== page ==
Polishing Rubies (Part 3): Tools for Testing

This post is a part of Polishing Rubies, an end-to-end guide to Ruby open source development.

« Back to Part 2: Creating a Gem

A good toolchain is important for any development project. It makes the lives of developers easier by abstracting away or automating repetitive tasks. You should always spend some time at the outset of a project making sure you're using all of the best tools available. On an open source project this is 10 times more important.

Instead of building a toolchain that will be used by your company or small team, you're building a toolchain that will potentially be used by dozens, hundreds, or even thousands of other developers. An annoyance that costs five minutes, multiplied by all those developers, equals hours and hours of lost potential productivity. Now that we've bootstrapped the directory structure of our gem, it's time to get our toolchain up and running so that development for you (and all of your contributors some day) is as painless and fast as possible.

Test Setup

Having tests for your gem is fundamentally important. If you have no tests, you have no way to vet incoming pull requests, check for regressions between versions, or really have any control over the quality of your project. Luckily, the Ruby community has a strong testing culture so there are great tools to use and widespread adoption of testing practices.

I'm going to walk through how to set your gem up for testing via RSpec. In general the Ruby community nearly universally uses either RSpec or the built-in Test::Unit as its framework of choice. I would love to cover Test::Unit as well, but I don't have enough of a grasp on best practices to be able to tell you how to do that here. If you would like to contribute such a section to this guide, by all means please fork it on GitHub and I'll be happy to update the content.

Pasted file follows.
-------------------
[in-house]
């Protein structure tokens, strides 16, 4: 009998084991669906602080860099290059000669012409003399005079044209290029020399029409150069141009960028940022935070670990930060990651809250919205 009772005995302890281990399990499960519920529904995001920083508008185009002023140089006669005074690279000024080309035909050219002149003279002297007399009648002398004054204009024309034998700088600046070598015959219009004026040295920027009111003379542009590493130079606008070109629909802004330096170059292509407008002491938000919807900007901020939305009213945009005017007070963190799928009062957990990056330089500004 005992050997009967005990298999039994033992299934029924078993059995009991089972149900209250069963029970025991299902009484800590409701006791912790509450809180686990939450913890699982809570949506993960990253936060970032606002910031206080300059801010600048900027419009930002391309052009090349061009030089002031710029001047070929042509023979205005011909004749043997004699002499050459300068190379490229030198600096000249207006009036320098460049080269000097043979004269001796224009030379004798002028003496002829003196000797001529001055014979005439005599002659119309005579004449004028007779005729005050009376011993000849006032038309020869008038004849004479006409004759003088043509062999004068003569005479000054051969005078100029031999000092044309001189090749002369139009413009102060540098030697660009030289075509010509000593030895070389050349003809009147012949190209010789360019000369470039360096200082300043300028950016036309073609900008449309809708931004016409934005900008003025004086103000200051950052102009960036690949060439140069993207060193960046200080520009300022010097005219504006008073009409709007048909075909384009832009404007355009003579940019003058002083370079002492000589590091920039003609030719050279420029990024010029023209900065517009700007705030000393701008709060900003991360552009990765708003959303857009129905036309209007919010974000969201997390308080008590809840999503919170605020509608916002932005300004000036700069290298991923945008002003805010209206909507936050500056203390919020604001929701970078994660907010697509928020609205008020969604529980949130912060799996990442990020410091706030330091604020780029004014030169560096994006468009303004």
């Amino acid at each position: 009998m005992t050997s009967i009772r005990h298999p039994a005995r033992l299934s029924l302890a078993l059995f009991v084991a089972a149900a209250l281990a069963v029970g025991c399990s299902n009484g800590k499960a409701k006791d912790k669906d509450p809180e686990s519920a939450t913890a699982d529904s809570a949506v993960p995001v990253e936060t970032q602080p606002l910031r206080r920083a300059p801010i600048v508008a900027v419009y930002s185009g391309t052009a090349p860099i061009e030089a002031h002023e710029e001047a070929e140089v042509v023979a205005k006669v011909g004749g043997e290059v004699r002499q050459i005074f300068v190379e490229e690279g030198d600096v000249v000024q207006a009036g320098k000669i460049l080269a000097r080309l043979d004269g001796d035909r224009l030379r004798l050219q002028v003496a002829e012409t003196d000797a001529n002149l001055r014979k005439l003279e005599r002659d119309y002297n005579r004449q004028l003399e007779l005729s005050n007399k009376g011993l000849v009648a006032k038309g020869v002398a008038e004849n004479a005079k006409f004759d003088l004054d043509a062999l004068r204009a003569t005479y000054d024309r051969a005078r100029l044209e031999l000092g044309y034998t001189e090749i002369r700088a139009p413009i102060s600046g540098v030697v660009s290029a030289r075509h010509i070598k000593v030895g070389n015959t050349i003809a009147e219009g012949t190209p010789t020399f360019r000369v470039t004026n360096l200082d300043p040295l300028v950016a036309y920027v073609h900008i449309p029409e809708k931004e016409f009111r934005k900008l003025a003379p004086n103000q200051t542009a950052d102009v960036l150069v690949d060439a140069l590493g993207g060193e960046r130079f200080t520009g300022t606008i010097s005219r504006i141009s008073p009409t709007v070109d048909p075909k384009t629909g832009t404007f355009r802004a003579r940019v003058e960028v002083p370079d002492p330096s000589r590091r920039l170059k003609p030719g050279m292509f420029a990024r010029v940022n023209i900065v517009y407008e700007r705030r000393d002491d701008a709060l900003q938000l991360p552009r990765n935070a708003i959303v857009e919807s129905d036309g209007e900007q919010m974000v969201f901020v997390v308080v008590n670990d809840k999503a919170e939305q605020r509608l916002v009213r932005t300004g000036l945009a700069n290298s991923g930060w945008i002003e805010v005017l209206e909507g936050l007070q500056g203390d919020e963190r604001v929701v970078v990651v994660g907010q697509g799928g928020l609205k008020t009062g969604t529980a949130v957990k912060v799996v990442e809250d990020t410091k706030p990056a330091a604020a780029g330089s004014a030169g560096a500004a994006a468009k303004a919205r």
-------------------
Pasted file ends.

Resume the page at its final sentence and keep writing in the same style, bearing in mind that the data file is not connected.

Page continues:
The first step to using RSpec in your tests is to add it to your project's gemspec:

gem.add_development_dependency 'rspec', '~> 2.9'

This tells RubyGems that RSpec is a necessary library for developers who are going to try to contribute to your gem. Once you've added the dependency, run bundle to update your dependencies with Bundler. Note that because Bundler is capable of reading dependencies from a gemspec you don't need to manually specify them in your Gemfile.

With RSpec, it's a good practice to specify the most recent minor version (the second number in the MAJOR.MINOR.PATCH versioning system) for your dependency. This way if RSpec updates to a new major version that breaks existing functionality, you can review any breakages and fix them with a new release of your gem rather than having unstable tests in the wild.

Now that you have RSpec in your project's bundle, you should run bundle exec rspec --init. This is a simple generator that will bootstrap your project's RSpec setup. The output should look something like this:

create   spec/spec_helper.rb
create   .rspec

The .rspec file is an options file that lets you specify the default command-line options (such as output format and color) that will be used by RSpec's runner in your project. If you've written tests before, you should be familiar with spec/spec_helper.rb as a central place to bootstrap your test suite and add any dependent library requires, etc.

Because we're writing a gem we will want to set up our spec_helper.rb file to work with our gem's structure. Alter the file to look like this:

$:.unshift File.dirname(__FILE__) + '/../lib'
require 'my-gem'

RSpec.configure do |config|
  config.treat_symbols_as_metadata_keys_with_true_values = true
  config.run_all_when_everything_filtered = true
  config.filter_run :focus
end